From Saratoga Springs, New York, USA:
I am a 34 year old and have type 1 diabetes. I have proliferative retinopathy in both eyes and experienced retinal detachment due to scar tissue bands. I underwent a vitrectomy and reattachment of retina five years ago. My eye condition has been stable now for almost two years. I have maintained my HbA1c in the 5-7% range for several years. My eye problems started when I began this tighter control.
I am interested in becoming pregnant. I am getting mixed signals from doctors pertaining to the associated risks with my eyes. Does pregnancy itself worsen retinopathy or is the worsening of retinopathy directly related to how rapidly normal glycemia is established (which some women try to initiate with their pregnancy)? I would also be interested in hearing from anyone else who has been in a similar situation.
The risk of retinopathy worsening during pregnancy is dependent on how severe the retinopathy is at the beginning of the pregnancy. In other words, if a women has no retinal changes it is unlikely that any will occur during the pregnancy. But if there is significant retinopathy then there is a higher risk of progression. However, some of these women may have improvement after delivery. Rapid correction of hyperglycemia may contribute to retinopathy as well. I would suggest speaking to your ophthalmologist about your condition and prognosis.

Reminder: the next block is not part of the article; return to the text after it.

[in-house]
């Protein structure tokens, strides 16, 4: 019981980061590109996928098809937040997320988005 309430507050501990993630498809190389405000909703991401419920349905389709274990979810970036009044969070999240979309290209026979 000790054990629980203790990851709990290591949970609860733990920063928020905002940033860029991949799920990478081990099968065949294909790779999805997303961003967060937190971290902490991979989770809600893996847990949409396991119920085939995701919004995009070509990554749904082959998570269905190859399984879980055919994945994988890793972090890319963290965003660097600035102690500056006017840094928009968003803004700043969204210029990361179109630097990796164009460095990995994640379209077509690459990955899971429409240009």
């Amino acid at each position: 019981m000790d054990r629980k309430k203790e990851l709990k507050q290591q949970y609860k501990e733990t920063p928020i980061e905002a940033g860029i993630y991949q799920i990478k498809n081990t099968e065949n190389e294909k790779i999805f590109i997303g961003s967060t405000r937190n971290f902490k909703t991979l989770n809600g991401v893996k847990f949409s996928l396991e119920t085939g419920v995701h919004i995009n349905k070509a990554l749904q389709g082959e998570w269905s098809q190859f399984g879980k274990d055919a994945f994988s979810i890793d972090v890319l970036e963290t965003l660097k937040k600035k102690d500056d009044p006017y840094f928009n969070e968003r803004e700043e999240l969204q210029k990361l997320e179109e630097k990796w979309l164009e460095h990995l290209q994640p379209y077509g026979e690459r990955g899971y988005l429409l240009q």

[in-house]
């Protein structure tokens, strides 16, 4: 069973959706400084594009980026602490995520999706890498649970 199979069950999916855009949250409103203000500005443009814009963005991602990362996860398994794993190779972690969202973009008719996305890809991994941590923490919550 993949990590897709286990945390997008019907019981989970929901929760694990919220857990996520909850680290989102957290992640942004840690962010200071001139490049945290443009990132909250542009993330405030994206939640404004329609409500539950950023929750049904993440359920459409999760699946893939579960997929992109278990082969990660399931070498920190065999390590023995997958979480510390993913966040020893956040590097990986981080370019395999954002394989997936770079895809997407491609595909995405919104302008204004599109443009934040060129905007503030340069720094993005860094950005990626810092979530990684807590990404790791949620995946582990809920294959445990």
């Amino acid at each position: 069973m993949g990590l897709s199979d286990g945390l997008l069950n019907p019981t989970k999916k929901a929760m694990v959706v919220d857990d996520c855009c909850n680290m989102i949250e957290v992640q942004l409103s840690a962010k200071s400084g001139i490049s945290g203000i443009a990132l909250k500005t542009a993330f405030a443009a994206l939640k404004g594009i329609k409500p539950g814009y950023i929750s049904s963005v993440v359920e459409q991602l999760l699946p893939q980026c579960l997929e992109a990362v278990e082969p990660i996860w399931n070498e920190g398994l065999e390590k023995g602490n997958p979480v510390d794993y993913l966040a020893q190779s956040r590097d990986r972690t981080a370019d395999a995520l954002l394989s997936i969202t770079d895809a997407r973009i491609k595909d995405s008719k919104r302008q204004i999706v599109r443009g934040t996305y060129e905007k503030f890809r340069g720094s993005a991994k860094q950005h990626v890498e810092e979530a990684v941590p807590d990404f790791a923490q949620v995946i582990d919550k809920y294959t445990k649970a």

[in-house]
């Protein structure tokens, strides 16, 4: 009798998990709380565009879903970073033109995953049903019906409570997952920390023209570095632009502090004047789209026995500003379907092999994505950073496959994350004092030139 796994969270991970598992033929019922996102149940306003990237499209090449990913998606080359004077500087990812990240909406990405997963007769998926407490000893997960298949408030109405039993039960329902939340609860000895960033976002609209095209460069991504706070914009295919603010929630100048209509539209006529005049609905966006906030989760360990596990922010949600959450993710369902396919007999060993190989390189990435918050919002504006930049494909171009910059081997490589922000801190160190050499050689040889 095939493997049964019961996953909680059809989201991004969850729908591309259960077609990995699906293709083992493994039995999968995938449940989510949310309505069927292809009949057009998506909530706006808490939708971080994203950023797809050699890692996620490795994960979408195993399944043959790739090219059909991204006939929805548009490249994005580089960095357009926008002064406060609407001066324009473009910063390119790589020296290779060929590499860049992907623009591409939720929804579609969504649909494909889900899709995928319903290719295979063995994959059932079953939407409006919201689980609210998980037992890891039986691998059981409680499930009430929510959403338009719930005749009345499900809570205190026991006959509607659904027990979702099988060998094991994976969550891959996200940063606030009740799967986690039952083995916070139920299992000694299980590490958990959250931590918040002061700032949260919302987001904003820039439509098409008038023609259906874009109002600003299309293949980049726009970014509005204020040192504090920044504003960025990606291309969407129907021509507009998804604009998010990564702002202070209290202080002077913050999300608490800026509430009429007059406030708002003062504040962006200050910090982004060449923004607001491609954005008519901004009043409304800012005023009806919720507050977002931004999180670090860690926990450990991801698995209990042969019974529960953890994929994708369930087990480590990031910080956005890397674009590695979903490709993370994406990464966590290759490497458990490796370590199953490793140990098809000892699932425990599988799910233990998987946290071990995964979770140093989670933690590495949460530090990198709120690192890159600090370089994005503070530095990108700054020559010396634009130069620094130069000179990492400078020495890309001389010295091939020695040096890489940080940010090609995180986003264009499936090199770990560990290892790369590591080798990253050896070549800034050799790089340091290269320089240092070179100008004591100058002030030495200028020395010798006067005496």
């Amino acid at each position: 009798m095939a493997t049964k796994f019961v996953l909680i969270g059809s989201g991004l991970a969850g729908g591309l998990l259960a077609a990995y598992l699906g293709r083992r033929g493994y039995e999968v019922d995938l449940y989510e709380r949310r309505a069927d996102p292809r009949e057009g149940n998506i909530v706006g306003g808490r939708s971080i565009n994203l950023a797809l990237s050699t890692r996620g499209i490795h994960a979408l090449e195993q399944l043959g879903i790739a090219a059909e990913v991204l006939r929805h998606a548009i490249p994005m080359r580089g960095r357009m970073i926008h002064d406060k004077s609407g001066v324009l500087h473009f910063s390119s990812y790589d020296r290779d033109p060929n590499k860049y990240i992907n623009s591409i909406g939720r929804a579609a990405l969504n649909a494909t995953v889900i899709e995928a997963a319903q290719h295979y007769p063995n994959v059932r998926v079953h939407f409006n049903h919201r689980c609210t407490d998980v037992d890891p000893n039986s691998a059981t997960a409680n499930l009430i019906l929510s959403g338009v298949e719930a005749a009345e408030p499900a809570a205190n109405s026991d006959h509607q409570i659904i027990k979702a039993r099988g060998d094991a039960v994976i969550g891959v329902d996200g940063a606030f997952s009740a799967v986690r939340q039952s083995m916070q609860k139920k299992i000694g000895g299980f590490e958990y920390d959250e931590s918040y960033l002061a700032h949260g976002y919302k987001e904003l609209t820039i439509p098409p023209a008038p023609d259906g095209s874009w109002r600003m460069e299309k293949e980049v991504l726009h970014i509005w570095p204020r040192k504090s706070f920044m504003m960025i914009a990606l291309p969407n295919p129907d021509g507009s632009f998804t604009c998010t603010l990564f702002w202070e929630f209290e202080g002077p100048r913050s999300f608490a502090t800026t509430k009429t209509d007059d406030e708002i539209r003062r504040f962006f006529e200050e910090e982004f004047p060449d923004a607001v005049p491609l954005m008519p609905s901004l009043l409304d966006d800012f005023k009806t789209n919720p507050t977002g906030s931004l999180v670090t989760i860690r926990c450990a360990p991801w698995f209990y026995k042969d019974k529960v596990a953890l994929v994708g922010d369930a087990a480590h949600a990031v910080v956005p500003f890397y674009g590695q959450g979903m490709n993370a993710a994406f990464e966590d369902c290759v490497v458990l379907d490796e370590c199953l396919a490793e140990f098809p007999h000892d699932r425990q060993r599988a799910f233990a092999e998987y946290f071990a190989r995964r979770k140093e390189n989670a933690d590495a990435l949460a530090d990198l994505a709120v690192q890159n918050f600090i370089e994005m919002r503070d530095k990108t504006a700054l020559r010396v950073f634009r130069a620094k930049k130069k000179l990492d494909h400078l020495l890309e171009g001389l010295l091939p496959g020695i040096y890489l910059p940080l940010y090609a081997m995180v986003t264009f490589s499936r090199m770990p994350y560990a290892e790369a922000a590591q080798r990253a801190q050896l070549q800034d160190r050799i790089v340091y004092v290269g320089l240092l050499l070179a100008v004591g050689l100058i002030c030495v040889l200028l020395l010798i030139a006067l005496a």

Additional comments from Dr. Charles Garcia:Pregnancy can accelerate retinopathy. It is not fully understood if this progression is due to the duration of diabetes or to metabolic or hormonal factors. If you have proliferative disease you most likely have had laser therapy, which you did not mention. I can not say if becoming pregnant in your situation is a good idea or not. It is generally thought that pregnancy can accelerate retinopathy but that it regresses postpartum. Even though you have been treated for your proliferative disease, by laser, you can still develop a new bleed. You would be wise to have a preliminary retinal exam prior to conception and at the least once each trimester.
Last Updated: Tuesday April 06, 2010 15:09:11
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